image

China science

Is China firm’s plan to develop 4,000 km/h train just a pipe dream?

Company says its concept would combine supersonic aircraft and high-speed rail technologies, but experts have cast huge doubts on the scheme

PUBLISHED : Thursday, 31 August, 2017, 3:55pm
UPDATED : Thursday, 31 August, 2017, 7:10pm

A Chinese aerospace firm’s claim that it is developing a “flying train” capable of travelling at up to 4,000 km/h has met with scepticism and wry humour from transport experts and members of the public in China.

China Aerospace Science and Industry Corporation announced plans on Wednesday to research a futuristic train network that would first run at 1,000km per hour between cities, eventually developing to reach top speeds of 4,000km/h.

That target is well over 10 times faster than the maximum speed of existing bullet trains.

The idea was unveiled by Liu Shiquan, the corporation’s deputy chief executive, at an industry conference in Wuhan in Hubei province on Wednesday, the official Science and Technology Daily reported.

The company did not give a timeline for its ambitious plans.

Liu said the company wanted to work with over 20 Chinese and international scientific research groups on the project, according to the report.

The target speed of 4,000km/h also by far exceeds the maximum speeds of commercial passenger jets such as the Airbus A380 at 1,020km/h and the Boeing 787 at 954km/h.

“Flying trains” would theoretically allow passengers to travel from Beijing to Wuhan in central China in half an hour, the Chinese aerospace corporation claims.

The project aims to combine supersonic aircraft and high-speed rail technologies such as magnetic levitation, or Maglev, and vacuum tube trains, or vactrains, on which Tesla founder Elon Musk based his concept of Hyperloop trains back in 2013. Hyperloop technology trains may be able to travel up to 1,200km/h.

Experts, however, have raised strong doubts about the Chinese scheme.

Zhao Jian, a professsor at Beijing Transport University, said the human body could only physiologically withstand acceleration to speeds of 4,000km/h for a very short amount of time.

“In that case, are the passengers going to be astronauts only?” he asked.

He also questioned the economic viability of the idea, saying the volume of traffic would be too small for the commercial operation of such a massively expensive project.

“There would be high costs involved in improving the speed in stages, I wonder if it would be economically viable to do so,” he said.

China Aerospace Science said the first stage of the project operating between regional cities would run at 1,000 km/h, an official familiar with the matter told the Shanghai-based news website Thepaper.cn.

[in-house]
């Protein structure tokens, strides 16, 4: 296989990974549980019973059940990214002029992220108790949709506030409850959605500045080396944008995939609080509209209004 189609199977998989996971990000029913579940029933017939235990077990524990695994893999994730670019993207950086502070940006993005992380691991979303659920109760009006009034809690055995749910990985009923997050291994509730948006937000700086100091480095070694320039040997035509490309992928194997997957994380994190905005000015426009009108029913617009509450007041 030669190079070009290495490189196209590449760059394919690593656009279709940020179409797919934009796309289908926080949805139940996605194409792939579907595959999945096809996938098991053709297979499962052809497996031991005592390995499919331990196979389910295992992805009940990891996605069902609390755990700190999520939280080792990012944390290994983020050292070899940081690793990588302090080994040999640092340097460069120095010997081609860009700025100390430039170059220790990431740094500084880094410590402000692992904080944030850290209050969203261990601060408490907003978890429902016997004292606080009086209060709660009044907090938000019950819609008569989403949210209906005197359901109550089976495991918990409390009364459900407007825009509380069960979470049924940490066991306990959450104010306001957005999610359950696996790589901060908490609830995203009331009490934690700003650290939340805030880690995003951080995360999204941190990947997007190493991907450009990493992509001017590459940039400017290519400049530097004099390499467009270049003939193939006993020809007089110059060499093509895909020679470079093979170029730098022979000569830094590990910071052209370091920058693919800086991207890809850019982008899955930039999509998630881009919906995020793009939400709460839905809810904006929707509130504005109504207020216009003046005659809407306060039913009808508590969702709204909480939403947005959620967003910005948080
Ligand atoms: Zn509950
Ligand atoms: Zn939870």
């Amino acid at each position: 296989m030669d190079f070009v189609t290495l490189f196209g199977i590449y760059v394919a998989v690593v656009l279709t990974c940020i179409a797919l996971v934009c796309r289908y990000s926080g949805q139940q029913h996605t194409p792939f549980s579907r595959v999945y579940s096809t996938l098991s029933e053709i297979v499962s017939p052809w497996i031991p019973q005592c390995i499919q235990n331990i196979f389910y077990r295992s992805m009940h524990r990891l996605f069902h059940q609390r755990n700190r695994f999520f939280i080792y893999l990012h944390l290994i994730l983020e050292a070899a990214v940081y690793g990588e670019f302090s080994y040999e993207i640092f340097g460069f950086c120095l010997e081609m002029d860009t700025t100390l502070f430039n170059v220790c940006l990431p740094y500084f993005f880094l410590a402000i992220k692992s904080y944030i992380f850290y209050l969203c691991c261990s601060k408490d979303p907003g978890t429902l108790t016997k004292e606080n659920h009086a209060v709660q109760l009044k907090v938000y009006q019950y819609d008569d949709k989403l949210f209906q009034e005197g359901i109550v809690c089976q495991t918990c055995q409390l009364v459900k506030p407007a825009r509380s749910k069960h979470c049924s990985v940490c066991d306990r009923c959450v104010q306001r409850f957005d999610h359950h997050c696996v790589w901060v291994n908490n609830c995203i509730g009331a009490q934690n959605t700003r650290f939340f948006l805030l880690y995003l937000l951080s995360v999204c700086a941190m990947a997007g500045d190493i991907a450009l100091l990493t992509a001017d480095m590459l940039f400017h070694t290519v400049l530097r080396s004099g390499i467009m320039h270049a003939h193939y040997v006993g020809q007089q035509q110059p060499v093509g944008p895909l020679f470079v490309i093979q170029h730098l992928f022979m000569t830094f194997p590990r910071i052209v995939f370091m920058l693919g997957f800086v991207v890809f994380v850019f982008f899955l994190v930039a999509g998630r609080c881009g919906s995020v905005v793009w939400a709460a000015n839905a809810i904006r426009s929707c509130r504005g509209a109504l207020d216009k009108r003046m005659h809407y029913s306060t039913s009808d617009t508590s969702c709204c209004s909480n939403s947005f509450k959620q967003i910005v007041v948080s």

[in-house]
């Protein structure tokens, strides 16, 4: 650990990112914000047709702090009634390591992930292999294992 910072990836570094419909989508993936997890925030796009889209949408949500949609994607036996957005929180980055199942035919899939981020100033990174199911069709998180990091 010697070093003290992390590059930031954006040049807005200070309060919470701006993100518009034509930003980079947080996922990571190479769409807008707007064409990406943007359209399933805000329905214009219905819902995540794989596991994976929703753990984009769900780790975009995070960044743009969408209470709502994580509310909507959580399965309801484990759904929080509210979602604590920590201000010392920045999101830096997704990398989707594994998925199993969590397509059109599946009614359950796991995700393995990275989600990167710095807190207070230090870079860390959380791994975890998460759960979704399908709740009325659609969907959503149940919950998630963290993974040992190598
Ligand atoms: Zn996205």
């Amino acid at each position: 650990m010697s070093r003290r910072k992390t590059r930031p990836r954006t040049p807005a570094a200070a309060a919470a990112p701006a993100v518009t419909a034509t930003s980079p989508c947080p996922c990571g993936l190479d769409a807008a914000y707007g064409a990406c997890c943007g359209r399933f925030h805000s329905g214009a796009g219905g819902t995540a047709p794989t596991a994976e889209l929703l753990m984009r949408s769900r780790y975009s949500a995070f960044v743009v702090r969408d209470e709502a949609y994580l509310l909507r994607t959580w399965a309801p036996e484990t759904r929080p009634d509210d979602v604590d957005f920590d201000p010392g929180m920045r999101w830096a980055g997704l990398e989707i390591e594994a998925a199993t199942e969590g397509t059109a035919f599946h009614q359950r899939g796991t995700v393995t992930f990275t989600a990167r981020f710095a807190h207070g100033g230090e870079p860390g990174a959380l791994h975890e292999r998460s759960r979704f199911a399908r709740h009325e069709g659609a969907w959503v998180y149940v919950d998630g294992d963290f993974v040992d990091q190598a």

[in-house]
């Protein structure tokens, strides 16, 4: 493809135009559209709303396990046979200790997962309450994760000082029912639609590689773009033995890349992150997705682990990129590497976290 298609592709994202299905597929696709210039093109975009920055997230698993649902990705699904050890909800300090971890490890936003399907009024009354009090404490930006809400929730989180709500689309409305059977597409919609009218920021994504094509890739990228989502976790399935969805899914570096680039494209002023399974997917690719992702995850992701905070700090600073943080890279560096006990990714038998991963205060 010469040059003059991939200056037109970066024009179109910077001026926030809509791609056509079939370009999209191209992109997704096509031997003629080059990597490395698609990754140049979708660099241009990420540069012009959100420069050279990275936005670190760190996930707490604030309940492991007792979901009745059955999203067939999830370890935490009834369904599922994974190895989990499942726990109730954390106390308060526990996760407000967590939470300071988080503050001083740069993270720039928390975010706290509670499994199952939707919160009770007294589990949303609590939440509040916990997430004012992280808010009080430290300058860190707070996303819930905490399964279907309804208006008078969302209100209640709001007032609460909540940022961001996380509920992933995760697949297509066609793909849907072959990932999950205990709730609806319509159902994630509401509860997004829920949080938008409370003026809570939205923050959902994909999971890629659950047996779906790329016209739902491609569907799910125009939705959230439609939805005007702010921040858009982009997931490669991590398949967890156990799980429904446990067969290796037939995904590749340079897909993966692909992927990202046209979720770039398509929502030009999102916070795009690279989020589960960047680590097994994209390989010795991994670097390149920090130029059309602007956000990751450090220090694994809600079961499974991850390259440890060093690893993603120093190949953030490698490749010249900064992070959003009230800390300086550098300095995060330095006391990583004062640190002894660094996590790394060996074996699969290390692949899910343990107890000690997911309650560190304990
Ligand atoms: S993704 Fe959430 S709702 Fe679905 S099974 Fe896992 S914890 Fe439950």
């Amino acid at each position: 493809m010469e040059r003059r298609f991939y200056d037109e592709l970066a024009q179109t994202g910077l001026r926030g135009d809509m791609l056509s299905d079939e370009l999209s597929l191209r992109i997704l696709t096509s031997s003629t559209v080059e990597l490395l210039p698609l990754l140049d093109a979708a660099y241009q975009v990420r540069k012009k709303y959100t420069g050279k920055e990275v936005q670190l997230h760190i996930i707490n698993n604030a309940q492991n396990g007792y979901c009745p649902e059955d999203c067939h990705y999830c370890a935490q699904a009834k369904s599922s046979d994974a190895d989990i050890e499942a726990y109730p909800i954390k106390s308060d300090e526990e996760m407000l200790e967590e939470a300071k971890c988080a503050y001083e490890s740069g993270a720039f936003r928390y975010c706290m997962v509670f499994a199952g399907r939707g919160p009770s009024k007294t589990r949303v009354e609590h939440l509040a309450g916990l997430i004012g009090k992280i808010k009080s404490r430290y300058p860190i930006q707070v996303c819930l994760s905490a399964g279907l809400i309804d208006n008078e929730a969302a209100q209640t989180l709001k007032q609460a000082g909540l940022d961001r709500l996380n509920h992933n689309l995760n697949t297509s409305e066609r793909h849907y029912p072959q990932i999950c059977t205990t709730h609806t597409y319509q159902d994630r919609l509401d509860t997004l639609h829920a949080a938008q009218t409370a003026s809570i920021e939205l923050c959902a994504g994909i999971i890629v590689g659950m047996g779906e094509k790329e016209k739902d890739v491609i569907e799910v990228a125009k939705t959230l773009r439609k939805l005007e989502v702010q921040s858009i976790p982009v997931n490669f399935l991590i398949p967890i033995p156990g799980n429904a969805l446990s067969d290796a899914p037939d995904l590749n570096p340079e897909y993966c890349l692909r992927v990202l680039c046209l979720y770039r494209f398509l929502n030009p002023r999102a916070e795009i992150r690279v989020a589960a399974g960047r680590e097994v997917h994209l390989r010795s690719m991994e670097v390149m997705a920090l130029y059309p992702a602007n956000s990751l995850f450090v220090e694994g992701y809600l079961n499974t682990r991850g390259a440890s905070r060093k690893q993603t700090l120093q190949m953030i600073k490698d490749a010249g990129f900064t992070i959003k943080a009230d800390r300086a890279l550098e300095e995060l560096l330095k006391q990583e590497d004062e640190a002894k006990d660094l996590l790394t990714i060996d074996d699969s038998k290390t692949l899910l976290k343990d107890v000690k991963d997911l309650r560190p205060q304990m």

This would later be increased to 2,000km/h between key cities, with the final stage of 4,000km/h to connect countries involved in China’s international “Belt and Road” trade initiative.

China to rev up bullet train revolution with world’s fastest service on Shanghai-Beijing line

Internet users in China were highly sceptical of the Chinese firm’s chances of developing trains that could travel at such massive speeds.

Some pointed out that it took China six years to increase the top speed of its bullet trains from 300km/h to 350km/h and that no braking system in the world would be able to bring the “flying train” to an emergency stop from its maximum speed and keep passengers alive. China has begun increasing the speed on some bullet train services to 350km/h after it was capped at 300km/h following a deadly train crash in Wenzhou in Zhejiang province in 2011.

Other internet users in China said the authorities should tackle more immediate transport problems rather than flights of fancy about flying trains.

“Can the government please invent technology to solve traffic jams first? It takes me an hour to drive from the fifth to the third ring road,” one commenter from Beijing wrote on Sina Weibo, China’s equivalent of Twitter.

It is not the first time Chinese scientists have claimed to be researching ways to develop an ultra high-speed railway transport.

Researchers at Southwest Jiaotong University in Chengdu in Sichuan province told the South China Morning Post last year they were planning to build a high-speed vactrain test track.

Beyond Hyperloop: Chinese scientists board ‘vacuum train’ for possible military projects

One of the team members, Zhao Chunfa, said at the time: “On a straight railway several kilometres long we can accelerate to over 1,000km/h without much difficulty using existing tech­nology.”

US firms Hyperloop One and Hyperloop Transportation Technologies are the only other major companies attempting to develop trains with maximum speeds over 1,000km/h.